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Saturday Bike Rides with Bob: The Uranium Rule

Posted by Joe Antle on August 1, 2021 8:10 PM EDT
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This past weekend, Bob and I renewed our bike ride discussion series after he and his wife had enjoyed an outstanding more than a week-long getaway....

...in the Minnesota lake country with two other couples.  This, of course, in itself is a life well-lived activity by any person's measure.

So, after Bob sharing some of the highlights of his and his wife's outstanding couples getaway, we came upon the discussion topic he had challenged me with a couple of weeks earlier.  In the course of our previous discussions, Bob had picked up on the fact that I had a tendency to frame my perspectives on interesting and challenging subjects related to pre-retirement and post-retirement wellbeing initiatives in the context of the past...past readings, past personal experiences, past experiences of others that have been shared with me and past lessons learned to be applied to the present and future.

In the course of those discussions, I had shared with Bob a philosophy that has permeated my thinking and my writing related to ways one could lead their best life and serve a purpose nobler than their own welfare alone.  I had framed the philosophy around a rule that I said was more precious than The Golden Rule, which is best described as "Do unto others as you would have others do unto you".  In that line of thought, I told him that I thought platinum was a more precious and rare metal than Gold, so The Platinum Rule would be "Do unto others as others would have you do unto them".

So, Bob's challenge was for me to think through what might be a way to shape that thinking so that it was forward-looking, actionable, and inspiring as a guideline for living, for better capturing the activities that would lead to living one's best life.  Certainly, Bob's challenge was a reasonable request and one that I could easily deliver on.  Until I began to really focus on it, I thought it would be easy, for I had written many blogs that were somewhat based on the concept, I had much material to draw upon.  On the other hand, when I really began to drill down into his challenge, I realized it was harder than I thought it would be.

Then in the course of preparing for our discussion it really hit me.  Once a reader of one of my blogs that spoke to the higher value to The Platinum Rule and its nexus on understanding what other people wanted or needed and to give them what they said they desired.  I had received feedback once that there is a disconnect with my thinking around The Platinum Rule in that it did not align with our blogging team (me, Chip and Thomas) and our research and focus on innovation, especially market-creating innovation.  After all the feedback suggested, nobody really said to anyone that what they really wanted was a social media platform or two or three.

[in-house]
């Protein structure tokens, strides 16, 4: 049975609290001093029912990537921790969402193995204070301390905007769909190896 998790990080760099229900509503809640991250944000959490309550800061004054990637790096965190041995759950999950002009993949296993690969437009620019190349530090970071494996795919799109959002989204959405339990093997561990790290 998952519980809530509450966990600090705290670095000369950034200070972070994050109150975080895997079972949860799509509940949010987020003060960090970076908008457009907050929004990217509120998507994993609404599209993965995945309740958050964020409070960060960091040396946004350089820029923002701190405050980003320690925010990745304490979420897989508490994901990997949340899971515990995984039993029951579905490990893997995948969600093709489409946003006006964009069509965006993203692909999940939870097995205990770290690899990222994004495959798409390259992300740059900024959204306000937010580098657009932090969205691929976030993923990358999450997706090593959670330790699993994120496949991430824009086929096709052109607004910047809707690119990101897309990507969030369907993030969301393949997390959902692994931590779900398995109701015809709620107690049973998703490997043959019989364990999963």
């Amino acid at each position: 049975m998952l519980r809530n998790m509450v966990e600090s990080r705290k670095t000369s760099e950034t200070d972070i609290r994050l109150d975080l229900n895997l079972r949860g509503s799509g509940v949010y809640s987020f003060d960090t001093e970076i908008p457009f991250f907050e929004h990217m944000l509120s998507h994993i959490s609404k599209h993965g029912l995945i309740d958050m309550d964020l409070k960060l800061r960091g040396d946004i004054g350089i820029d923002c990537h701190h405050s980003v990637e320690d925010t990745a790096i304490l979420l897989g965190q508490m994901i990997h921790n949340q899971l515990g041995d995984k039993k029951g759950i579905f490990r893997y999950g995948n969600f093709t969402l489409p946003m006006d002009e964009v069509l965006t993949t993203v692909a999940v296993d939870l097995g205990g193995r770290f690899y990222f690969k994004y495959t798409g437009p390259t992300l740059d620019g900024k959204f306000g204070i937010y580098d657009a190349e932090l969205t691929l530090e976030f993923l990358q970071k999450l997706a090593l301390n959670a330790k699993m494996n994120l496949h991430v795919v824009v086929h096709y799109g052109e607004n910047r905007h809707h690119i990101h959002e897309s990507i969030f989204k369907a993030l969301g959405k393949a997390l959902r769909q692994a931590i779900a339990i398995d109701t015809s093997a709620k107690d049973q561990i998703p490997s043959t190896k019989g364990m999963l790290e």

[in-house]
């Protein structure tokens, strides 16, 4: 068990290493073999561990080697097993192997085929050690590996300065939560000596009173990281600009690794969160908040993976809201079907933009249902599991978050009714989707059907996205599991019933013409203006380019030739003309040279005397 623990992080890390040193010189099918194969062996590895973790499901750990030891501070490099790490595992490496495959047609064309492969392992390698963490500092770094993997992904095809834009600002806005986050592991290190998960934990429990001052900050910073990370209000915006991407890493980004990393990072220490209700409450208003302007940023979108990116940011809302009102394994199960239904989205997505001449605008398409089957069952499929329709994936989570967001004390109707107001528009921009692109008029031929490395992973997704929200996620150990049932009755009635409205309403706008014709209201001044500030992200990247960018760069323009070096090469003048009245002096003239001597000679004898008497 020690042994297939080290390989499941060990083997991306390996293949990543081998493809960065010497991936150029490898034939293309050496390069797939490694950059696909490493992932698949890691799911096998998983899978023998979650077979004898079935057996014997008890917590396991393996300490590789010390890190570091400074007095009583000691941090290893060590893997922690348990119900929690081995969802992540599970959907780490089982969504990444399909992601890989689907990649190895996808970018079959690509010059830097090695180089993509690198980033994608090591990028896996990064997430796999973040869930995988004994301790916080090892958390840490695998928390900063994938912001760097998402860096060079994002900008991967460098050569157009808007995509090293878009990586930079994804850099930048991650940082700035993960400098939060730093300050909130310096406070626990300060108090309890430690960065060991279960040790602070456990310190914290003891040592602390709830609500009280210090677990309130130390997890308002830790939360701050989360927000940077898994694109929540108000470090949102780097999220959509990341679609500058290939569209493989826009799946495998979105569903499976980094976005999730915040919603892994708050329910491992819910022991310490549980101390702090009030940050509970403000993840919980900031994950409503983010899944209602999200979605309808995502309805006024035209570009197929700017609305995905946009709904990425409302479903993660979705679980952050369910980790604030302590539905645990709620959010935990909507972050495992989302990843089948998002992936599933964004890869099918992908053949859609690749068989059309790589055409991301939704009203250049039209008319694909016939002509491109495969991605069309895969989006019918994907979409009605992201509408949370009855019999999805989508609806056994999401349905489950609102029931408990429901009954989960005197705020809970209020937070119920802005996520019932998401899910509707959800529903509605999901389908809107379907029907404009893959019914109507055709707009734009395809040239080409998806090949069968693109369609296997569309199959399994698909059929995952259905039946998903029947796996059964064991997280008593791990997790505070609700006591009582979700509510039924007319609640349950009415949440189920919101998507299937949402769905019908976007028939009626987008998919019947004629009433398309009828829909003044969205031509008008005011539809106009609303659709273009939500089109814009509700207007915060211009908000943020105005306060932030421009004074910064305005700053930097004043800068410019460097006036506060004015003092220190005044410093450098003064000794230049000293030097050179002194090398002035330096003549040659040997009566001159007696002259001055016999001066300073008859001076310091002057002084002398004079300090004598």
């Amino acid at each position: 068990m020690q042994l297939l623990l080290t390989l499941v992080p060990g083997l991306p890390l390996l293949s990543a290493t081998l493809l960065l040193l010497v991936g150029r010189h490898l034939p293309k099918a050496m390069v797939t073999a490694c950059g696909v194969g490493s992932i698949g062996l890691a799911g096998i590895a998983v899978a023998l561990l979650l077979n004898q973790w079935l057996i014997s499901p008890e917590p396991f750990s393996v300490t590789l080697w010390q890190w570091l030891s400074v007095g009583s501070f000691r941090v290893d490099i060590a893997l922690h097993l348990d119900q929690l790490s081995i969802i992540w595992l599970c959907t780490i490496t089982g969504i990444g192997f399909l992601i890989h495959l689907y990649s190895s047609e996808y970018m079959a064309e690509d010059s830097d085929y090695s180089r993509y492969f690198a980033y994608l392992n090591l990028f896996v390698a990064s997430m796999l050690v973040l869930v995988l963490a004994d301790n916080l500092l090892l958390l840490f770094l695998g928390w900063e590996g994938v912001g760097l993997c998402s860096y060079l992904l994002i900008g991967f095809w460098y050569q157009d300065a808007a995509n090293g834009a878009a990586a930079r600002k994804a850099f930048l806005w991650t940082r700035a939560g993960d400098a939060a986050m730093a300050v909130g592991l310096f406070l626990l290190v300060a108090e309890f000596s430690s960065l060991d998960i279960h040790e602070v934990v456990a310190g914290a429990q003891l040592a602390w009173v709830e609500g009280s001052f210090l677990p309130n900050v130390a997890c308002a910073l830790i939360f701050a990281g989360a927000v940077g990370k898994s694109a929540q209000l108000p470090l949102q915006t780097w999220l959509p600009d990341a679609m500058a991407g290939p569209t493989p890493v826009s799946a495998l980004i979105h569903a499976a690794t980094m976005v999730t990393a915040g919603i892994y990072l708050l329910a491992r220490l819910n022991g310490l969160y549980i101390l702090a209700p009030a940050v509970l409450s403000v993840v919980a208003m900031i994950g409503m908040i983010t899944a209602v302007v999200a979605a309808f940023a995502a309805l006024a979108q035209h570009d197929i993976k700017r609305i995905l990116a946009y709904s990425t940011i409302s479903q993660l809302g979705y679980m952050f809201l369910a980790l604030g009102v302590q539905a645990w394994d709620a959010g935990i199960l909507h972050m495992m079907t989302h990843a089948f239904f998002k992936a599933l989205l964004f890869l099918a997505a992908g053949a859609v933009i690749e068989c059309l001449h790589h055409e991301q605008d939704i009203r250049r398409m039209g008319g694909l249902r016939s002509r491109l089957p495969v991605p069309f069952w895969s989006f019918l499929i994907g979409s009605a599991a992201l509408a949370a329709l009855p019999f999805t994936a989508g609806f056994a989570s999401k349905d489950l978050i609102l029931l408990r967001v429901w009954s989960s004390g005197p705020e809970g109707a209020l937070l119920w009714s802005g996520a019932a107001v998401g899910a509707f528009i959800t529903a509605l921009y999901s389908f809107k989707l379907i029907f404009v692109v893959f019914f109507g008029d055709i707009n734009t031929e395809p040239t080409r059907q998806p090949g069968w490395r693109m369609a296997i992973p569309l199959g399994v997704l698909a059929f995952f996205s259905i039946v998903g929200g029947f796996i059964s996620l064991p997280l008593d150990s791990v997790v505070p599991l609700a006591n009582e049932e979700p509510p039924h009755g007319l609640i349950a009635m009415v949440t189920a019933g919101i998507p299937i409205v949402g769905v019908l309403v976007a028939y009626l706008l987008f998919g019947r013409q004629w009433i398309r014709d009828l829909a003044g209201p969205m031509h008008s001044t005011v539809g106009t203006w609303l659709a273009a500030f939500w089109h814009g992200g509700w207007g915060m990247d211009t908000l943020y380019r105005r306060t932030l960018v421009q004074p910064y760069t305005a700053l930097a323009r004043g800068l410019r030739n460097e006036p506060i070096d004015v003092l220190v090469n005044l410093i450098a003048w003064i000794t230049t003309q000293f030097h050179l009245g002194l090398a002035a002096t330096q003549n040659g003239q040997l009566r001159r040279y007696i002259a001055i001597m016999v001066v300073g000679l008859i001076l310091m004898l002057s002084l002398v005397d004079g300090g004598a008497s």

The reasoning was that sometimes giving people what they want and need as expressed by them may be a higher objective than giving them what you would want or need if you were them.  The responder basically said that giving them something that they truly want or need and that they don't tell you that is really a richer concept.  All that led to my reasoning that The Uranium Rule is just that...a level more valuable than The Golden Rule or The Platinum Rule.  The Uranium Rule is essentially to do unto others what they REALLY want or need to have done for or unto them but have not really thought of it before.  I went to say to Bob that the slogan I have adopted for The Platinum Rule is CARE to HOPE-meaning acronyms for Compassion, Action, Results, Engagement to Help Other People Excel.

After listening to this reasoning and my responses to some of his clarifying and confirming questions, BOB then made an interesting observation.  First, he thought I was onto something that is novel, relevant, and applicable to many people.  And, second, it lacked the execution element.  In other words, while the concept is truly solid, figuring out the application for it so that people could put it to action was not necessarily intuitive.

By this time, we had arrived at the end of the bike ride.  So, in the same fashion that shaped the assignment two weeks ago, Bob challenged me to think of a way to actually apply the concept.  His suggestion centered on using several context-laden applications.

Feeling at the same time that there was validation in a concept I had been trying to make actionable was exciting.  it seemed a daunting task to be challenged with, which is developing a method for making it actionable.  And that has led to my next challenge for our next bike rides with Bod discussion:  how do we put in place The Uranium Rule so that it is more than conceptual, but it can actually be actionable as well.

More to follow...

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